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Issue 113 | 📈Beef’s getting pricey!

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“True friendship is like sound health, the value of it is seldom known untilit is lost.”

– Charles Caleb Colton

_The Daily Tonic is a two to five minute read sharing science backed

health news and tips, all while getting you to crack a smile or even_ lol on occasion.

Tuesday. Maybe you have some grilling planned for this upcoming July 4thweekend? If you are buying your burgers, sausages, and steaks from yourfavorite regenerative brand or local rancher, you may not have noticed this,but beef is getting expensive. So why are beef prices on the rise and who israking in all the extra profits? Let’s dive in.

Wait… How Much For A Steak?

$56 for an eight-ounce filet mignon with two sides. Oh yea, and don’t forgetto tip your waiter! Maybe it’s because restaurants have been closed for solong that I forgot how much a steak costs, but $56 for eight measly ounces isa little bit out of budget on a writer’s salary. The kicker? That price isactually up $2 from what that meal recently would cost at a popular steakhousein San Francisco. And the worst part is that the $2 price increase is nothingcompared to how much more the steakhouse is paying for that cut of beef.Wholesale beef prices have shot up more than 40 percent, with certain steakcuts skyrocketing more than 70percent,according to the Department of Agriculture. However, restaurants and grocerystores are hesitant to pass down that astronomical price increase directly tothe end consumer in fear that they will scare buyers away. If that same eight-ounce filet was priced at over $100, who would order it? And if prices at thegrocery store reflected the actual price increase up the supply chain,consumers would just opt for pork, chicken, or dare I even mention it–fake,vegan, GMO, pesticide sprayed, lab-made plant stuff. Ok, so restaurants andgrocery stores aren’t the ones benefiting from increased beef prices. Thenwhat about the ranchers? Nope–most of the time, they are hardly breaking evenon the cattle they raise. So who’s left? Beef prices are going up and the end consumers,restaurants, grocery stores, and ranchers all seem to be getting the short endof the stick. What gives? Enter the big four–Cargill, JBS, Tyson Foods, andNational Beef. Responsible for 80% of the meat processing in the U.S, thesebehemoths seem to be the only ones benefiting from rising beef prices. Yousee, these guys own and operate pretty much all of the meat processingfacilities in the U.S, and therefore ultimately control the supply and theprice. There have been recent allegations made against the big four, claimingthat they are manipulating the market and artificially inflating prices justto benefit their own bottom line. So what are we doing about it? Well, therewas a Senate hearing about it this pastWednesday.Those are always incredibly productive and lead to prompt, effectivesolutions, so we should have this all figured out pretty soon. Ha. The realsolution is up to us. The big four are only big because consumers aren’tdemanding locally and regeneratively raised meat. If we can spearhead a shiftaway from products coming from these big processors, they will eventually losetheir power to manipulate the market in a way that exploits restaurant owners,ranchers, and customers.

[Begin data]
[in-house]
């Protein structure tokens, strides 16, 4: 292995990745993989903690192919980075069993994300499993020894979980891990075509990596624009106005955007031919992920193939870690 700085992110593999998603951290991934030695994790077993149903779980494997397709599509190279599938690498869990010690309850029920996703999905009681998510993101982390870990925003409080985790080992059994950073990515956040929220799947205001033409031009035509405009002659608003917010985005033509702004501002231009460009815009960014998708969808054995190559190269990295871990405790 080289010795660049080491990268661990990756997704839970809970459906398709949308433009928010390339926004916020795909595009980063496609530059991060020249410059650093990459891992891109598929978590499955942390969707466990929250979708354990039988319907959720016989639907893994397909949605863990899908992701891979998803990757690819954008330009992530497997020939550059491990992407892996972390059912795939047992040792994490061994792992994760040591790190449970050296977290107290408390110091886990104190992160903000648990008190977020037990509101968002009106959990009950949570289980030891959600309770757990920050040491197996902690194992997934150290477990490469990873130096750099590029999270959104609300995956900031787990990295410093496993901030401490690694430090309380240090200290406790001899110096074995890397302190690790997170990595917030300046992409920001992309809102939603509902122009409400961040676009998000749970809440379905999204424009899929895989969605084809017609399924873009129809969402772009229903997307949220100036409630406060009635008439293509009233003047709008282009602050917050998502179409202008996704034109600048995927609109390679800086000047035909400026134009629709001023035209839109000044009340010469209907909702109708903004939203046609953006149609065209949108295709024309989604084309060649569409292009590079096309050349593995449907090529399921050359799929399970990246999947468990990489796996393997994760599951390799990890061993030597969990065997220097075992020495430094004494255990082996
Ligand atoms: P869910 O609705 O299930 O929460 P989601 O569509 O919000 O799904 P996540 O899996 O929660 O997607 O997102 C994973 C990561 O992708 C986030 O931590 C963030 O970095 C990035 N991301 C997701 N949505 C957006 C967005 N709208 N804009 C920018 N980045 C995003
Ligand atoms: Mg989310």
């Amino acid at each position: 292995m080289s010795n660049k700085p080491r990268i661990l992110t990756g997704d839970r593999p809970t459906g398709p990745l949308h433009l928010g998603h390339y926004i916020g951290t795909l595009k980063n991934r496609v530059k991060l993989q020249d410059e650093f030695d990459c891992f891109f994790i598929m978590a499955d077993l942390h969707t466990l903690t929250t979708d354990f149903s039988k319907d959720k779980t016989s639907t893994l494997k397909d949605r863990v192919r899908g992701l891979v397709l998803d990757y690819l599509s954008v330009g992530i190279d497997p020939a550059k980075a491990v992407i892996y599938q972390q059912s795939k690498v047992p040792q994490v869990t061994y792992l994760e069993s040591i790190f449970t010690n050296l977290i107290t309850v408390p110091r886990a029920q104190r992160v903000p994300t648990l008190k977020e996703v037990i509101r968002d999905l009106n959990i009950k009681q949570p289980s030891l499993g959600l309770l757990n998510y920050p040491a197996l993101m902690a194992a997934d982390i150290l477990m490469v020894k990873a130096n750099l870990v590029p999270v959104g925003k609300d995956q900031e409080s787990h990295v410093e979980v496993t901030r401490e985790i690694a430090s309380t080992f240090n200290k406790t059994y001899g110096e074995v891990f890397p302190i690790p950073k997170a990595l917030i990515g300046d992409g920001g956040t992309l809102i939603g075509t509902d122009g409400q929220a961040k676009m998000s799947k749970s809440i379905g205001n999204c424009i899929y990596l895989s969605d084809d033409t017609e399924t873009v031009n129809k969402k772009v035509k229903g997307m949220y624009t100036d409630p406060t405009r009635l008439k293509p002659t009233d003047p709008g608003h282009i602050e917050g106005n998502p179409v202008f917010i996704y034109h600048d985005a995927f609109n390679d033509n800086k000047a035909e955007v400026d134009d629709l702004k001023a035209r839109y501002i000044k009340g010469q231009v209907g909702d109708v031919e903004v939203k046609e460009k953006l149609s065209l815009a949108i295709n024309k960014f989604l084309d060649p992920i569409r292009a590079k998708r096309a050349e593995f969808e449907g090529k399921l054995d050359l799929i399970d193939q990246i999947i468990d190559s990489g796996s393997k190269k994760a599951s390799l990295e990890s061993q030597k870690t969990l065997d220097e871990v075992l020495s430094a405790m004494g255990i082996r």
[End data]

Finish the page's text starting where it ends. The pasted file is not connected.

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Billion Dollar Do(ugh)nuts

Is it doughnut or donut? The life of a writer can be so hard sometimes.Anyway, Krispy Kreme doesn’t care how you spell it–the do(ugh)nut company istaking their fried pastries all the way to the bank and filing for an IPOthat will put their market valuation at over $3billion.According to filing documents, the Krispy Kreme mission is “to touch andenhance lives through the joy of Krispy Kreme.” They must really be enhancinglives to be worth over $3 billion… Maybe it was their recent campaign to handout free do(ugh)nuts to anyone with a COVID-19 vaccinationcard thathelped skyrocket the company’s success? I can’t think of a more powerful wayto “enhance lives’ ‘ than to encourage vaccination for a virus that heavilyimpacts the metabolically unhealthy with a food that makes you metabolicallyunhealthy. Sounds like Krispy Kreme execs will be able to afford those $100filet mignons no problem.

Tonic Shots

  • A few companies that are actually enhancing lives through regeneratively raised meat that never goes through a processing plant owned by the big four–Force of Nature, White Oak Pastures, and REP Provisions.
  • Travel, friends, adventures – it’s all happening. Get ready with Babbel. You could be ready to have conversations in a new language in as little as 3 weeks. Sign up today and get 55% off!
  • Have a sweet tooth? Skip the doughnuts and opt for some sweet, Keto snacks instead. Use code TDT for 15% off.
  • Check out this podcast with the founder of Force of Nature.

Health isn’t just about _ food, movement, and mindset . It is alsoabout the_ _ interactions _we have and what we _ share with our fellowhumans._

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Issue 119 | 🍗 Throw away that chicken.

Issue 114 | Let’s all dance for California 🌵